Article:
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Genelec - What is the rave about?



OK, I'm a Genelec fanboy.

You know that if you are a regular at CA.


Do they really sound better?

Are Genelecs for everybody?

What is the secret technology?



Do they really sound better?


Genelec stands out as the best monitors for money (IMNSHO) because they just sound invisible.

But it is not magic and as any other system, they sound best when you feed a great signal and place them wisely in a treated room. Just like anything else.


But that is where the "Just like anything else" stops.

Genelec goes to great lengths to help you get the best sound in the room you actually have.

They use all the tricks in the book: technology, topology, acoustic adaptation and education of their customers.

Check the chapter on technology.



Are Genelecs for everybody?




But they can be for most audiophiles depending on your preferences and how you go about your hobby.

Where Genelecs definitely are not the solution:


a) Users that prefer no-linear coloured sound: bass heads etc.

b) Users that prefer wood veneers or other specific colours (WAF etc)

c) Users that prefer towers

d) Users that love exchanging equipment and influencing sound that way.

e) Users that just prefers a lot of separates.

e) Under USD 800 budget for a satellite CA stereo system including DAC/AMP/Speakers/Cables (8010)

f) Under USD 3700 budget for a total CA pure digital room compensated stereo system 20-20kHz all included (PUC2, 8330, 7350)

f) Under USD 7000 budget for a total CA pure digital room compensated 5.1 surround system 20-20kHz all included (Lynx Aurora 8, 8330, 7260)

h) High end users that dislike even subtle DSP room optimization (SAM series)

i) High end users that insists DSD is the only way to go (SAM series - PCM only)

j) High end user that insists on the excellence of DXD or higher files (SAM series downsamples to 96/48kHz mid/high & bass)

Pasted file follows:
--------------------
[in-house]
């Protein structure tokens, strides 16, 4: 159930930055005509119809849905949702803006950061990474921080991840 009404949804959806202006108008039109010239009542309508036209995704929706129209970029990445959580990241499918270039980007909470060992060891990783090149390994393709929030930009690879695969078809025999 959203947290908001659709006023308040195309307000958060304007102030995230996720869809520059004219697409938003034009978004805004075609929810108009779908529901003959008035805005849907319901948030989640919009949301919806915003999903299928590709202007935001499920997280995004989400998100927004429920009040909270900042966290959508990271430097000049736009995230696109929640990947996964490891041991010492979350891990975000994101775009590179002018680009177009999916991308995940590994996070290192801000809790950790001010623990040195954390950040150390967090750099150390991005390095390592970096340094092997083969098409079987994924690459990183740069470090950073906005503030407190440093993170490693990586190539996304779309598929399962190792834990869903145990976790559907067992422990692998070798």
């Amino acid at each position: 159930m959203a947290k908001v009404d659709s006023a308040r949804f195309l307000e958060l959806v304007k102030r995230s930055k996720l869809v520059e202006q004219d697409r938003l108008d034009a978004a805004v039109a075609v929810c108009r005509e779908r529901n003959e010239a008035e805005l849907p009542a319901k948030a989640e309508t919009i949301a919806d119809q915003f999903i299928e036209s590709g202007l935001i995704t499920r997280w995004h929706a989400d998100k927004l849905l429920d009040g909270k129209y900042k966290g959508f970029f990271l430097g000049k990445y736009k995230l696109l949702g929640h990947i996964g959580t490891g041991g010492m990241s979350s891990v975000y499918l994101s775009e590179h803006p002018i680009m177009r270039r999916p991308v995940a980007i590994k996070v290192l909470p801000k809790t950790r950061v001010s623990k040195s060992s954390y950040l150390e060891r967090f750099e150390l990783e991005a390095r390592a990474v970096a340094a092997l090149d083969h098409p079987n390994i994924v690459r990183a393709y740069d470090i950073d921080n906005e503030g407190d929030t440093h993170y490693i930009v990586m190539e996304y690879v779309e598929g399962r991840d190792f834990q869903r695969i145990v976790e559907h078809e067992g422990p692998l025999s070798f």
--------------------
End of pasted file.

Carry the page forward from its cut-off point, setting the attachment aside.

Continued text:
What is the secret technology?


None of them are secrets, most are actually just common sense for smart engineers.

Some are patented but most are available to any manufacturer in some form.

You could say Genelec just does many more things according to the forces of nature.


But let's have a look under the hood (bonnet).

I'll be stealing the points from this page and providing my own comment for easy overview





Directivity Control Waveguide (DCW™)

Enhances flat on- and off-axis response by using the curved cabinet as an acoustic lense.


Laminar Integrated Port (LIP™)

Makes for precise bass reproduction.


Minimum Diffraction Enclosure (MDE™)

The rounded design of the cabinet makes for uncoloured sound reproduction without refraction

Sharp edges would work as secondary sound transducers muddling up the sound


Iso-Pod™ Stand

Vibration decoupling Iso-Pod™

Rubber stands that improves sound image definition and flexible horisontal angling.


Highly efficient Laminar Spiral Enclosure (LSE™)

Provides accurate low frequency reproduction, a super well thought out implementation of the bass reflex port on subs.


Reflex Port Design

Advanced reflex port design for extended low frequency response, a super well implemented bass reflex port on monitors.



Transducers and Materials


Acoustically Concealed Woofers (ACW™)

Provides controlled directivity down to low frequencies on the new 8351 monitor while allowing a coaxial driver in a cabinet size normally only suited for 2 drivers.


Minimum Diffraction Coaxial (MDC™) Driver

Implementation of a coaxial transducer that produces outstanding sound image.


Natural Composite Enclosure (NCE™) Technology

The environmentally attractive wood/polymer has been selected for its resistance and durability, its high internal damping and its resilience against impacts and physical damage. The material features many of the outstanding acoustical properties found in wood fibres, being 100% stiffer than the common ABS plastics typically used in loudspeaker enclosures.


Versatile Mountings

Many options and accessories enables optimum installation in all spaces.



Electronics and Networking